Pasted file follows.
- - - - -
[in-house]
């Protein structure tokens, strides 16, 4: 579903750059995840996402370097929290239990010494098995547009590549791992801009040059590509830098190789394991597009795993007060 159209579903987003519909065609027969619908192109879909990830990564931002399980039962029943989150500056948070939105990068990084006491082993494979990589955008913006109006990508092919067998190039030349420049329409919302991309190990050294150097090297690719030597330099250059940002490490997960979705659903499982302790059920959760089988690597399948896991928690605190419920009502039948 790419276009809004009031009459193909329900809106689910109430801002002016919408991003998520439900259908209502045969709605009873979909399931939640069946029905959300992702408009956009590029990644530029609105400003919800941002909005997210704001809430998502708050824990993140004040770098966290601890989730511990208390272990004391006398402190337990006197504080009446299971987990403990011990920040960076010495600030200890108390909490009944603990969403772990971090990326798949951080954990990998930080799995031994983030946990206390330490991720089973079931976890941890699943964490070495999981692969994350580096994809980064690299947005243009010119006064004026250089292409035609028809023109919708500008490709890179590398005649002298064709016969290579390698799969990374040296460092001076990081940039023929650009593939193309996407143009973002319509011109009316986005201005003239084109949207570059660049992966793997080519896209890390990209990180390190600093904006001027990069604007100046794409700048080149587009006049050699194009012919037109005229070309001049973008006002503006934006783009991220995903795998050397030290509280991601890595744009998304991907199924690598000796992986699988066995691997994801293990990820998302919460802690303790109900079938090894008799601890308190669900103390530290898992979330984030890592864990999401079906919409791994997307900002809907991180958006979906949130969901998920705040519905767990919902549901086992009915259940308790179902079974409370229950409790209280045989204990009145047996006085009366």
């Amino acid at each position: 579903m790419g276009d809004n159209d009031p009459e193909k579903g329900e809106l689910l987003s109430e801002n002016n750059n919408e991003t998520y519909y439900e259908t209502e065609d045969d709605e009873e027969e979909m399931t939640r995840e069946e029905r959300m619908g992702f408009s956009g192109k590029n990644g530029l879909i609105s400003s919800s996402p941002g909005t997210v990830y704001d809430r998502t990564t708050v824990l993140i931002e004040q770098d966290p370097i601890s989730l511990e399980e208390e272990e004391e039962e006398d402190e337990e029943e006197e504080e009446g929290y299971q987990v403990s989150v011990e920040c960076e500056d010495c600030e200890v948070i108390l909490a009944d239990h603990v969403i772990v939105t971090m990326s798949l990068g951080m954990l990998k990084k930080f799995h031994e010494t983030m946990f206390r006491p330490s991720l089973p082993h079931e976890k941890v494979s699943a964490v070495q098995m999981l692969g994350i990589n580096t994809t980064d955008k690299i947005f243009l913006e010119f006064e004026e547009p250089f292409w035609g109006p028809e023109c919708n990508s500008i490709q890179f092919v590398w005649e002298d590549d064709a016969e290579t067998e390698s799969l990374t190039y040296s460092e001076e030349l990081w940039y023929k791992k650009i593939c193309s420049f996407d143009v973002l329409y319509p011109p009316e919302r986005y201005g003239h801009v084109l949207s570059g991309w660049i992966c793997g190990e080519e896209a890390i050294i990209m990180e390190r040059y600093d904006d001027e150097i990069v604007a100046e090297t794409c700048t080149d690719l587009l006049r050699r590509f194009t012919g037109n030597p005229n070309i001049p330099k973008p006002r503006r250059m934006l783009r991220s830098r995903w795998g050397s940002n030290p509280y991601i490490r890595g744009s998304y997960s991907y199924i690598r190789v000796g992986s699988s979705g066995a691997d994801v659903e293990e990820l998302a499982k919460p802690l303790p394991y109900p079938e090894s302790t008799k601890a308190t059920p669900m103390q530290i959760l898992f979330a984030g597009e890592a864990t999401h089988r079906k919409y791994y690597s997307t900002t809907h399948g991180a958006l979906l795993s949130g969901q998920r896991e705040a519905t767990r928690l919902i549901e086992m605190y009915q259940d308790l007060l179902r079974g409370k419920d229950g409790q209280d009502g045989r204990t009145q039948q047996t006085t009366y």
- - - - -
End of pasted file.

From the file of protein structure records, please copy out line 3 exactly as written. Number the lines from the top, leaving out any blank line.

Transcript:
């Amino acid at each position: 579903m790419g276009d809004n159209d009031p009459e193909k579903g329900e809106l689910l987003s109430e801002n002016n750059n919408e991003t998520y519909y439900e259908t209502e065609d045969d709605e009873e027969e979909m399931t939640r995840e069946e029905r959300m619908g992702f408009s956009g192109k590029n990644g530029l879909i609105s400003s919800s996402p941002g909005t997210v990830y704001d809430r998502t990564t708050v824990l993140i931002e004040q770098d966290p370097i601890s989730l511990e399980e208390e272990e004391e039962e006398d402190e337990e029943e006197e504080e009446g929290y299971q987990v403990s989150v011990e920040c960076e500056d010495c600030e200890v948070i108390l909490a009944d239990h603990v969403i772990v939105t971090m990326s798949l990068g951080m954990l990998k990084k930080f799995h031994e010494t983030m946990f206390r006491p330490s991720l089973p082993h079931e976890k941890v494979s699943a964490v070495q098995m999981l692969g994350i990589n580096t994809t980064d955008k690299i947005f243009l913006e010119f006064e004026e547009p250089f292409w035609g109006p028809e023109c919708n990508s500008i490709q890179f092919v590398w005649e002298d590549d064709a016969e290579t067998e390698s799969l990374t190039y040296s460092e001076e030349l990081w940039y023929k791992k650009i593939c193309s420049f996407d143009v973002l329409y319509p011109p009316e919302r986005y201005g003239h801009v084109l949207s570059g991309w660049i992966c793997g190990e080519e896209a890390i050294i990209m990180e390190r040059y600093d904006d001027e150097i990069v604007a100046e090297t794409c700048t080149d690719l587009l006049r050699r590509f194009t012919g037109n030597p005229n070309i001049p330099k973008p006002r503006r250059m934006l783009r991220s830098r995903w795998g050397s940002n030290p509280y991601i490490r890595g744009s998304y997960s991907y199924i690598r190789v000796g992986s699988s979705g066995a691997d994801v659903e293990e990820l998302a499982k919460p802690l303790p394991y109900p079938e090894s302790t008799k601890a308190t059920p669900m103390q530290i959760l898992f979330a984030g597009e890592a864990t999401h089988r079906k919409y791994y690597s997307t900002t809907h399948g991180a958006l979906l795993s949130g969901q998920r896991e705040a519905t767990r928690l919902i549901e086992m605190y009915q259940d308790l007060l179902r079974g409370k419920d229950g409790q209280d009502g045989r204990t009145q039948q047996t006085t009366y």